Coming on the heels of a blizzard, Alexei Ratmansky’s new “Sleeping Beauty” feels like a strong shot of May. Light, love, life: These motifs underlie every aspect of this production, which is as beautiful as it is philosophical.
The creamy opulence of the sets and costumes alone — miles of silk, sashes and feathers, hundreds of wigs — is almost reason enough to indulge in this sweet world, which American Ballet Theatre is bringing to life at the Kennedy Center Opera House through Sunday. Designer Richard Hudson, who won a Tony for his work on “The Lion King,” was guided by the saturated colors and silhouettes used by the artist Leon Bakst in the Ballets Russes’ “Sleeping Beauty” of 1921. The effect is painterly — Louis XIV-Watteau crossed with a little glam-boudoir. No stiff classical tutus; the bell-shaped skirts graze the knees. The upper body is shown to advantage, with a flattering emphasis on feminine curves. The men are in britches. Many of the shoes are heeled.
And yet, with all of this formal attire, so much is revealed. An aesthetic of softness envelops this work like weather. You see it in the drape of the fabrics and in James F. Ingalls’s sunny lighting. But most important, you feel it in the warm, fluid gestures of the dancers.
“The Sleeping Beauty,” as Marius Petipa created it in 1890, is considered the pinnacle of classical form. In some productions, that can translate into rigidity — vertical postures, geometrical poses, a focus on the legs and precision. But Ratmansky pored over notations made in the years after the Petipa premiere and uncovered the details that give his work its human-scale ease and grace. Among them are lower leg lines, less use of pointe work and small but unmistakable details of feeling.
I noticed this first in the dancers’ arms, in how natural and responsive they were, as opposed to being “held” in a shape. Shoulders roll, wrists and hands beckon just enough to add charm. Throughout the cast you see a silken, relaxed quality to the upper body. The whole ballet breathes.
The tone and pace are luxuriant. It is a three-hour journey — from Princess Aurora’s christening, through her youthful encounter with her suitors, to her romance with Prince Désiré and their wedding — and we’re invited to savor every moment. Ratmansky develops us as his co-conspirators early on, whetting our appetite for detail, guiding our attention to the tenderness and spirituality in the Tchaikovsky score. In the Prologue, the fairies who offer their gifts to the infant princess represent a true garden of earthly delights, as the dancers show us so clearly in their light, brilliant variations.
Into this celebration of life, Marcelo Gomes’s magnificent Carabosse, the evildoer, swoops in as the shape of death. He draws our eye not by outsize violence but by a deft array of physical contrasts. He is bunched up, wintry, dry. (Yet he’s also got the fine, articulate fingers and hands; a great touch of consistency.)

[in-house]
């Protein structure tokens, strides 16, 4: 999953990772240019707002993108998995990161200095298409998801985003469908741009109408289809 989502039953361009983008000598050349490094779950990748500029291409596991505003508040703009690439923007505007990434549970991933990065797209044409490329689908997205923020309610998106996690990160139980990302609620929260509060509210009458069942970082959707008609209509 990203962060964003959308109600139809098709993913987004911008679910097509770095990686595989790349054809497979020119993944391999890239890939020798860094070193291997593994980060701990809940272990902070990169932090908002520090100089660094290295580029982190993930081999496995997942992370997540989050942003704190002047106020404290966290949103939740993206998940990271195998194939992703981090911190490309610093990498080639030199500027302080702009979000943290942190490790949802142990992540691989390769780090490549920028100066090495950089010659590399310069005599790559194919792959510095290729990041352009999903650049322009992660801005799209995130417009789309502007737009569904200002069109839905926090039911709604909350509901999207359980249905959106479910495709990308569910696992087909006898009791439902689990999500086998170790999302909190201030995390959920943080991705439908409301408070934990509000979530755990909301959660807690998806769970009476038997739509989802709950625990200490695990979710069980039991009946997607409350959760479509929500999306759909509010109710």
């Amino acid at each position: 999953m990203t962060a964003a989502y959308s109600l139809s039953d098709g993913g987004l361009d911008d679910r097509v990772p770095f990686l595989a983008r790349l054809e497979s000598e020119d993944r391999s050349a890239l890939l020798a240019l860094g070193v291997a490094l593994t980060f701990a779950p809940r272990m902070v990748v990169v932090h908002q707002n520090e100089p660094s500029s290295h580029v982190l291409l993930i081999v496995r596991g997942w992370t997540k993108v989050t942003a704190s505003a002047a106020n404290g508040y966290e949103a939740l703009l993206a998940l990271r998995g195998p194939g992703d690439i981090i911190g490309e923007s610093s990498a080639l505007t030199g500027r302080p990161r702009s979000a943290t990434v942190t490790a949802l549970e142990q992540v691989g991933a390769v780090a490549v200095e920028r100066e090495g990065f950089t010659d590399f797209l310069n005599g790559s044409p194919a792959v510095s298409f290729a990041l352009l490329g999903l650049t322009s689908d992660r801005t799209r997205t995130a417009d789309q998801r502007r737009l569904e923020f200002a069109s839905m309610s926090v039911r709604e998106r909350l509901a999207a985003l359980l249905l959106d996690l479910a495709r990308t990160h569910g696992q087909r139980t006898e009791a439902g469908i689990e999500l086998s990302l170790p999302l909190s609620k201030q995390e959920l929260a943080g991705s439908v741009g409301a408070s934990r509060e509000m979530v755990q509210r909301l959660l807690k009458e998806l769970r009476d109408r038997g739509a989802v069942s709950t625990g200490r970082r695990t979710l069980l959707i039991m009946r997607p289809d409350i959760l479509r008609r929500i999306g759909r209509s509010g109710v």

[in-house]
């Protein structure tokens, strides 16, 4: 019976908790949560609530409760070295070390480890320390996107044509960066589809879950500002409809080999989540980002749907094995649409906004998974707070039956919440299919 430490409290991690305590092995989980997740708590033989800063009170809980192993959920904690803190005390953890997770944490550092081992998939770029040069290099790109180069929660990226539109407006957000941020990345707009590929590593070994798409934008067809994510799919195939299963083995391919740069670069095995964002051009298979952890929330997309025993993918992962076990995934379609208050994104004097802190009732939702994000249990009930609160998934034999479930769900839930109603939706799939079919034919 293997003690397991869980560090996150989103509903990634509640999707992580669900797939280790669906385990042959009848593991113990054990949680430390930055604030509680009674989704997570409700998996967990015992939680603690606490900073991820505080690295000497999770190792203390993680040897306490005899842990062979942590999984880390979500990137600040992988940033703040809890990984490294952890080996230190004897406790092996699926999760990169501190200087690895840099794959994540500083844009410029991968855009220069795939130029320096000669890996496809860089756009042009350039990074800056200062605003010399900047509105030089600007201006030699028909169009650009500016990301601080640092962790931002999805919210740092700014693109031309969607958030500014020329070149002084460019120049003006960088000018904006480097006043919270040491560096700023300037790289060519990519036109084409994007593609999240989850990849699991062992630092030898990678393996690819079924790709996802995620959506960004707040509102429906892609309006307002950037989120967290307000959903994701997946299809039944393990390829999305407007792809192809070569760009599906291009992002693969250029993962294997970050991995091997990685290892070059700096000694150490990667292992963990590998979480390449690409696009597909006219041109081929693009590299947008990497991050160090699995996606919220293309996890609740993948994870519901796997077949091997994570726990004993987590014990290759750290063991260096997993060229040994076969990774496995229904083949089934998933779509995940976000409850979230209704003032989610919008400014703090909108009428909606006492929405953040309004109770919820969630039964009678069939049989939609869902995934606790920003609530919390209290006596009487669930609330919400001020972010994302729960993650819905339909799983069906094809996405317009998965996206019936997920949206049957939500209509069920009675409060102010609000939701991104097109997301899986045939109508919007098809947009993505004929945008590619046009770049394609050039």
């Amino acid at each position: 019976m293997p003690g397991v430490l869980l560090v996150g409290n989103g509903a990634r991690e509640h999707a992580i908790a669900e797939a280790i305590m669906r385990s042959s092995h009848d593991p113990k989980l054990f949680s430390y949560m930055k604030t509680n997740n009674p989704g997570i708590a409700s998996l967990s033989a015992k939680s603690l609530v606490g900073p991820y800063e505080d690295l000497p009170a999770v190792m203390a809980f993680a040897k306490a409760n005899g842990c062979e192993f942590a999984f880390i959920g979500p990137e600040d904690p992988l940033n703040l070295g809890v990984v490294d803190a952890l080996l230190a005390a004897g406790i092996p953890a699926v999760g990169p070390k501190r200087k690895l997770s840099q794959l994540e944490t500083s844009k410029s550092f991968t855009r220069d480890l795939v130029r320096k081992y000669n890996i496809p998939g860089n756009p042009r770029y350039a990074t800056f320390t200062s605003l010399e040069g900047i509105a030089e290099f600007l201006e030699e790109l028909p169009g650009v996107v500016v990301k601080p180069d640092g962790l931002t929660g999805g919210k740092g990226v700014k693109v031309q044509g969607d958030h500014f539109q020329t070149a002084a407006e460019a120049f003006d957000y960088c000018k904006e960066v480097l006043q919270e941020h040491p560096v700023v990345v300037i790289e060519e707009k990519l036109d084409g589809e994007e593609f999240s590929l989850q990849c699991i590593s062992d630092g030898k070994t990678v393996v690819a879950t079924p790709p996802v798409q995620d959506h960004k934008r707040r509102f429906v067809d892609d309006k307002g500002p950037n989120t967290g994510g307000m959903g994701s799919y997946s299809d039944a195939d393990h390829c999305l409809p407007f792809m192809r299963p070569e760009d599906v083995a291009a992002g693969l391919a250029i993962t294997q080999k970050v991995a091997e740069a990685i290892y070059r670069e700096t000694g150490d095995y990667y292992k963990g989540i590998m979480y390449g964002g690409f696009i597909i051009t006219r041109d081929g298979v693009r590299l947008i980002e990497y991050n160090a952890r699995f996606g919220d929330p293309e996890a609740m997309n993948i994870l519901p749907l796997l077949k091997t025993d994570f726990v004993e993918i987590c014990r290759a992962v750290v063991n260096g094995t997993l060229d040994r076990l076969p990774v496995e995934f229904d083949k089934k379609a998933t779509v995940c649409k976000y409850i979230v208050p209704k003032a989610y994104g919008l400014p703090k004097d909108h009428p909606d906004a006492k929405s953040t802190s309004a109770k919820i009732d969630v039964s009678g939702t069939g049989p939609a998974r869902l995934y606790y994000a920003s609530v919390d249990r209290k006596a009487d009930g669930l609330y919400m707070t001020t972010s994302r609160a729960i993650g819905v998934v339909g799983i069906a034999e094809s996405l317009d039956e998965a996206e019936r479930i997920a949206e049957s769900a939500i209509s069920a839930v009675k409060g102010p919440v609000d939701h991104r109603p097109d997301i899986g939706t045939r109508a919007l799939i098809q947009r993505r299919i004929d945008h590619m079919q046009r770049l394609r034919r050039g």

Isabella Boyston makes her entrance as Aurora in one of the few infelicitous costumes; her dress has the hint of a bustle at the back and extra volume, making it look heavy. I wasn’t a fan of her wig or headpieces, either. But these didn’t get in the way of her natural warmth and effervescence, to her immense credit. She is playful as the teen monarch-to-be, serene as the royal bride.
But the heart of her portrayal, and of this production, is in the second-act vision scene, where Joseph Gorak’s prince dances with a dream-Aurora, conjured up by Stella Abrera’s willowy, godmothery Lilac Fairy. Here’s where our hearts are captured, because it’s clear that Aurora and this prince are perfect for each other. How do we know? At one point, Boylston whips off a series of pirouettes, first holding her arms low, in front of her, then, as she whirls around again, tossing her hands overhead and arching her back, as if the wind has caught her. She’s buoyed up by nature itself. It’s a thrilling image of openness, vulnerability, devil-may-care joy.
A few moments later, she has darted away, and Gorak’s prince, who is searching for her, suddenly senses her presence behind him. He responds in the same way — arching his back, flinging out his arms in joy, like a sail full of wind, invisibly guided. That spontaneous visual echo brings the two dancers into spiritual harmony, and you feel somehow protective of them.
Ratmansky deeply researched this account, but it doesn’t only look back. What I find most inspiring about his “Sleeping Beauty” is the future it reveals for ballet to more closely concern itself with the human condition. With us.
This Russian-born choreographer, who is ABT’s artist-inresidence, possesses the powers of observation and the largeness of heart that place him in the tradition of the great Russian literary figures. As Tolstoy sympathized with every soul in “War and Peace,” as Turgenev delved deeply into the desires of country folk, Ratmansky treats even the most familiar storybook characters with gentle respect. He accepts and embraces their humanity, flaws and all. Even Carabosse, in the end, is an honored guest at Aurora’s wedding. This “Sleeping Beauty” is just about perfect, but it’s not about perfection. It’s about possibility, and the value of listening, attention and compassion. No wonder it feels like May, even in the grip of winter.
The Sleeping Beauty continues through Sunday with rotating casts at the Kennedy Center, 2700 F St. NW. Tickets: $49-$299. 202-467-4600. www.kennedy-center.org.